–Avery Center, “Unenslaved” exhibition, paintings by Jonathan Green

– Preservation Society, S.H. Kress historic site marker unveiling

September 2013— Claflin University, “From Brown (1954) to Brown (1963) and Beyond:  Challenges of Advancing Educational Equity in South Carolina” symposium

–Preservation Society, Progressive Club historic site marker unveiling

–University of South Carolina, Desegregation Commemoration (including  appearances by Andrew Young, Nikky Finney, et al.)

–McKissick Museum, “If You Miss Me at the Back of the Bus” exhibition

–College of Charleston/Middleton Place, Lowcountry Rice Culture forum

October 2013—Preservation Society, Hospital Workers’ Strike historic site marker unveiling

– Emanuel AME Church, Charleston, Passages art show and sale

November 2013—College of Charleston, Gettysburg Address panel discussion

–Avery Center, Slavery at USC presentation

–Penn Center, Annual Heritage Days Celebration, “Eyes Still on the Prize” symposium

–SC State, Civil Rights: Then, Now, and When…?

 Jubilee Project forthcoming events

2014 Brown at 60/ Civil Rights Act at 50

2014    Slave Dwelling Project conference, Savannah, GA

2015 Decoration Day at 150

2016 Port Cities and Public Memory conference

2017 50 Years of Desegregation at College of Charleston

2018 Reconstruction Revisited: South Carolina’s Progressive Constitution (1868)

Filed under: Jubilee Project

150th Anniversary of the Gettysburg Address

At this point, we have posted quite a few videos of people performing the Gettysburg Address. But with today as the anniversary of Lincoln’s speech, we thought Johnny Cash’s more musical interpretation makes for a nice soundtrack to accompany some facts about the Gettysburg Address.

  1. Lincoln DID prepare for his speech. Despite the contrary popular myth, Lincoln had begun researching and drafting his speech before leaving Washington D.C. While he only had a few weeks to prepare, most scholars agree that he did not wait until the train ride to begin considering his remarks.
  2. Lincoln delivered his remarks to a crowd of 15,000 people.
  3. William R. Rathvon is the only known person of that crowd of 15,000 to leave a recording detailing his experience, including a recitation of the address: http://www.youtube.com/watch?v=fU6UacteZus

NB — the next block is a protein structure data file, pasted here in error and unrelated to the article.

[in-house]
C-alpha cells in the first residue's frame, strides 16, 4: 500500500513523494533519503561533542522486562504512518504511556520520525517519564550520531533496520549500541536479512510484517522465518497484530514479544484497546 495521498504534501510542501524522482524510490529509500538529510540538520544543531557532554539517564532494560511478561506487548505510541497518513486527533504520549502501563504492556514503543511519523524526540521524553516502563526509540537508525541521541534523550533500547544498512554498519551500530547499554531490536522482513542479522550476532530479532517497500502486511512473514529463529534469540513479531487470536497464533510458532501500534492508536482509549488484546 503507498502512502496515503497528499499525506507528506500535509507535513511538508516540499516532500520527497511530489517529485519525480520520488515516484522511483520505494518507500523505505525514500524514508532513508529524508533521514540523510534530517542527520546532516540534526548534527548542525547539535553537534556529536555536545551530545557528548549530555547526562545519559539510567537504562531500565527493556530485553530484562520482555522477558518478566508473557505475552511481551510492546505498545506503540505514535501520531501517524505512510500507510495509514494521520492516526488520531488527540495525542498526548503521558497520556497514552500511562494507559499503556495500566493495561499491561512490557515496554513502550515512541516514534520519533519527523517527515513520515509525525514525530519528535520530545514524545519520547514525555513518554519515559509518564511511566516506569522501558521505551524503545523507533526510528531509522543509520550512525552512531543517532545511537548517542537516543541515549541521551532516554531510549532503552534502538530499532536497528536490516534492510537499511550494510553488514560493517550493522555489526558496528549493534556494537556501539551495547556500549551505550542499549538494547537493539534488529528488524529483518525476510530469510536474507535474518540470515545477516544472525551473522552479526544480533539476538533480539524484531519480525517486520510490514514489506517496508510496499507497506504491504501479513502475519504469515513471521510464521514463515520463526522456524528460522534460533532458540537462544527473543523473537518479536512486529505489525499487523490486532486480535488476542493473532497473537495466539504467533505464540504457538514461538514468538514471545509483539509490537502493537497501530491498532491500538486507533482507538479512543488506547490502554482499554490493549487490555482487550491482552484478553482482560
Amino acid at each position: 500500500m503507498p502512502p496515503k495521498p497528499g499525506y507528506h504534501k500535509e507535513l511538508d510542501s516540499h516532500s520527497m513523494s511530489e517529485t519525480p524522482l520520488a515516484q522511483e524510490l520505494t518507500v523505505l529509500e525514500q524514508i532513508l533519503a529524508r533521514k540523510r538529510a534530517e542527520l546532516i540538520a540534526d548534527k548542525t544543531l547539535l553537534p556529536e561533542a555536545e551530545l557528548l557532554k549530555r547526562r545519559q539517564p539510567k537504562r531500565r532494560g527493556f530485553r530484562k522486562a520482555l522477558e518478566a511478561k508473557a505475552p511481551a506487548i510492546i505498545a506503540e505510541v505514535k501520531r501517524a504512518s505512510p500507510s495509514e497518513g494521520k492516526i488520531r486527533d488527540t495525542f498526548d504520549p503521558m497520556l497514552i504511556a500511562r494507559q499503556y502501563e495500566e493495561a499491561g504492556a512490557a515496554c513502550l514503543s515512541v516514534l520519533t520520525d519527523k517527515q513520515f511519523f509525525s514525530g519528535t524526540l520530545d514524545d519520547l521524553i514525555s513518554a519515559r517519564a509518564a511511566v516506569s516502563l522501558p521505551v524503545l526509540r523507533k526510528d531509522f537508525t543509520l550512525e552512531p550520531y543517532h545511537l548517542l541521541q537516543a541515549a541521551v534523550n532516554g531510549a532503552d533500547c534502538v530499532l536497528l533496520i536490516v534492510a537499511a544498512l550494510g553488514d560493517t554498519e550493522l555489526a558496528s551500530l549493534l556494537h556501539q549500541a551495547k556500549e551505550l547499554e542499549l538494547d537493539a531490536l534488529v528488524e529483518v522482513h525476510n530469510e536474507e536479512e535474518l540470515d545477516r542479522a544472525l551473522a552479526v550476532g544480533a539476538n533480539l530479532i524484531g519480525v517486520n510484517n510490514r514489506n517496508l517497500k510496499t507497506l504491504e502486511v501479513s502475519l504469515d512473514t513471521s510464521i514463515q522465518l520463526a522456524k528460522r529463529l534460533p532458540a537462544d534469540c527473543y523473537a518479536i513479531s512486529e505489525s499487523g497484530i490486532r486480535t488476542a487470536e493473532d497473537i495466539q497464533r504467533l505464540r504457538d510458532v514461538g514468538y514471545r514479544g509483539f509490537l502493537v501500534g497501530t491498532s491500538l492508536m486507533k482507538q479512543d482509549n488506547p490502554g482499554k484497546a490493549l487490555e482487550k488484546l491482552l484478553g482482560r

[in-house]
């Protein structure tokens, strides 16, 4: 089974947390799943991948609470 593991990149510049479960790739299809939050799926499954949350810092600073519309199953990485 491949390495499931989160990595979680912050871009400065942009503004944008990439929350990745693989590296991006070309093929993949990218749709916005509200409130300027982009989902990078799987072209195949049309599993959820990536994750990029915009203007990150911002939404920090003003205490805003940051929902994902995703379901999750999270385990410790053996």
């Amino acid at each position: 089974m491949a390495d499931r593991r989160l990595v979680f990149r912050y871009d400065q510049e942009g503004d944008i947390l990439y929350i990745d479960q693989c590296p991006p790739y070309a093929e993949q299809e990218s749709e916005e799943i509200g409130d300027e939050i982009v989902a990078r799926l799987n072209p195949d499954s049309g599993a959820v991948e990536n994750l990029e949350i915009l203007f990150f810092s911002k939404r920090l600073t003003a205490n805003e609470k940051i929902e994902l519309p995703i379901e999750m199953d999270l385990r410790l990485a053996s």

4. While there are five known manuscripts for the Gettysburg Address, they all contain slight variations so we don’t really know what Lincoln said exactly (but we have a pretty good idea). Most scholars follow the Bliss manuscript as the standard.
  5. Lincoln was not the only person delivering a speech that day; Lincoln was not even the headliner. That honor went to Edward Everett who spoke for two hours that day. Lincoln spoke for a little over two minutes; the standard version of the speech runs to only 272 words.

Filed under: Jubilee Project

Dissing the Gettysburg Address and Regretting It–or Not

A friend has just forwarded me this interesting retraction of a dismissive review 150 years ago of Lincoln’s Gettysburg Address:  http://www.cnn.com/2013/11/15/us/gettysburg-address-editorial-retraction/index.html.
Clearly these editors don’t share the same sensibility as our dearly beloved friends at the Post and Courier in Charleston South Carolina–who saw fit to publish some really pretty obnoxious comments about the GA this Veterans Day–of all days. I won’t honor the piece by re-posting it, but you’re welcome to look it up if you want to see what I’m referring to. If anyone felt moved to write a sharp rejoinder to the editor of the Post and Courier, I would encourage you to do so. Here’s a version of what I sent them yesterday–which may or may not appear:

Dear Sir,

Kirkpatrick Sale may prefer to live in a nation whose watchwords are not freedom and democracy, but I don’t think he’d like it. He may prefer to live in a nation that does not guarantee equal treatment under the law, or aspire to provide equal opportunity for all its citizens, but why the Post and Courier would publish his cynical misreading of Lincoln’s Gettysburg Address is beyond me. Why you should have done so on Veterans Day of all days, the day when we remember American men and women who died in the service of this nation “conceived in liberty” and dedicated constitutionally to the principle of republican government is unfathomable.  To those men and women who answered the call of the United States and went to war secure in the belief that they were risking their last full measure for principles of freedom and democracy nowhere so memorably and definitively expressed as in the Gettysburg Address, Mr Sale’s sophistry is nothing short of an insult.

Simon Lewis

Filed under: Jubilee Project